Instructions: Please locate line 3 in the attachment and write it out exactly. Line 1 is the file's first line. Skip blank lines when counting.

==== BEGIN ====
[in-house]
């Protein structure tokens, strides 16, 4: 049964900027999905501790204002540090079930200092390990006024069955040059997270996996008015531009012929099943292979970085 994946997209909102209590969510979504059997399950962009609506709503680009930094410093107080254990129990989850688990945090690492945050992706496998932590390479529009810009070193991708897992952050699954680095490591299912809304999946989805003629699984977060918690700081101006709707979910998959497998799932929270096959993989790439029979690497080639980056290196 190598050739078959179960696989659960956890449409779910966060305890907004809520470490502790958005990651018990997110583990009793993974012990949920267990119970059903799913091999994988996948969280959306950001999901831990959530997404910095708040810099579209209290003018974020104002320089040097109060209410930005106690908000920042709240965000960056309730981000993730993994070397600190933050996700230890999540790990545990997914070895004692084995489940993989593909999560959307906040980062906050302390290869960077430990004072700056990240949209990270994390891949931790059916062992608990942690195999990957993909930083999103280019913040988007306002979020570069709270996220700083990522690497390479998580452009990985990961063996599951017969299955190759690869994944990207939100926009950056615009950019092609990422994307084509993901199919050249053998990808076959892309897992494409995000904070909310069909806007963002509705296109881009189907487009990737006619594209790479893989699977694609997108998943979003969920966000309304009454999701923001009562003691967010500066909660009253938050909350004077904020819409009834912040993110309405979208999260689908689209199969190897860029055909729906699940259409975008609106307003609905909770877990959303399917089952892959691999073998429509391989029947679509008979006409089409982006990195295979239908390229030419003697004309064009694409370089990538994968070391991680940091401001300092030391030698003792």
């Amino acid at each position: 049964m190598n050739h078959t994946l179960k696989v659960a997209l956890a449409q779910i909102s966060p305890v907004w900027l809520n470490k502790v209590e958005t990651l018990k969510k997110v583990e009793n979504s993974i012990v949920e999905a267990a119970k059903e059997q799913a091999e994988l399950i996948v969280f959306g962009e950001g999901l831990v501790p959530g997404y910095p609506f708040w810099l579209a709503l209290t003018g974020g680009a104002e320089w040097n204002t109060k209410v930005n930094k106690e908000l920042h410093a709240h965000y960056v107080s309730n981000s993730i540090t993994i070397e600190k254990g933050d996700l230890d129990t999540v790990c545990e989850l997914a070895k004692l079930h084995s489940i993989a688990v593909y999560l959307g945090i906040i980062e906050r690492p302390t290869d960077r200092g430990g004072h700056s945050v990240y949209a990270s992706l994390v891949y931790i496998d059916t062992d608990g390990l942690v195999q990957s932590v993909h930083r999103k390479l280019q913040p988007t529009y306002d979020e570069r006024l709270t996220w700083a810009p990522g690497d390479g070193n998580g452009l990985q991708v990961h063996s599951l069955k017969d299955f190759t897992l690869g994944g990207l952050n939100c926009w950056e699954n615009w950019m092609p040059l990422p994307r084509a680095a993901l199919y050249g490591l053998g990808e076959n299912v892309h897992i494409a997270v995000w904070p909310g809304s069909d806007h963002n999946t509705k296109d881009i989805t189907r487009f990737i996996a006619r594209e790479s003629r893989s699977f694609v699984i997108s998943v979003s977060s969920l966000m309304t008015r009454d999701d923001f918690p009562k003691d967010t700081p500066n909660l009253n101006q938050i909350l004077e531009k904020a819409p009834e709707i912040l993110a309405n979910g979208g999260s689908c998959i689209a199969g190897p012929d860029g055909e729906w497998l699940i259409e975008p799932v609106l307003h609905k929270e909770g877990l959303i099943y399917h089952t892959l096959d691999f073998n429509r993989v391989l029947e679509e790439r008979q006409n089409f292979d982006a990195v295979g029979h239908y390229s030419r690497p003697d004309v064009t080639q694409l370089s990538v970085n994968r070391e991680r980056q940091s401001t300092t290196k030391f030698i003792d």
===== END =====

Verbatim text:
């Amino acid at each position: 049964m190598n050739h078959t994946l179960k696989v659960a997209l956890a449409q779910i909102s966060p305890v907004w900027l809520n470490k502790v209590e958005t990651l018990k969510k997110v583990e009793n979504s993974i012990v949920e999905a267990a119970k059903e059997q799913a091999e994988l399950i996948v969280f959306g962009e950001g999901l831990v501790p959530g997404y910095p609506f708040w810099l579209a709503l209290t003018g974020g680009a104002e320089w040097n204002t109060k209410v930005n930094k106690e908000l920042h410093a709240h965000y960056v107080s309730n981000s993730i540090t993994i070397e600190k254990g933050d996700l230890d129990t999540v790990c545990e989850l997914a070895k004692l079930h084995s489940i993989a688990v593909y999560l959307g945090i906040i980062e906050r690492p302390t290869d960077r200092g430990g004072h700056s945050v990240y949209a990270s992706l994390v891949y931790i496998d059916t062992d608990g390990l942690v195999q990957s932590v993909h930083r999103k390479l280019q913040p988007t529009y306002d979020e570069r006024l709270t996220w700083a810009p990522g690497d390479g070193n998580g452009l990985q991708v990961h063996s599951l069955k017969d299955f190759t897992l690869g994944g990207l952050n939100c926009w950056e699954n615009w950019m092609p040059l990422p994307r084509a680095a993901l199919y050249g490591l053998g990808e076959n299912v892309h897992i494409a997270v995000w904070p909310g809304s069909d806007h963002n999946t509705k296109d881009i989805t189907r487009f990737i996996a006619r594209e790479s003629r893989s699977f694609v699984i997108s998943v979003s977060s969920l966000m309304t008015r009454d999701d923001f918690p009562k003691d967010t700081p500066n909660l009253n101006q938050i909350l004077e531009k904020a819409p009834e709707i912040l993110a309405n979910g979208g999260s689908c998959i689209a199969g190897p012929d860029g055909e729906w497998l699940i259409e975008p799932v609106l307003h609905k929270e909770g877990l959303i099943y399917h089952t892959l096959d691999f073998n429509r993989v391989l029947e679509e790439r008979q006409n089409f292979d982006a990195v295979g029979h239908y390229s030419r690497p003697d004309v064009t080639q694409l370089s990538v970085n994968r070391e991680r980056q940091s401001t300092t290196k030391f030698i003792d």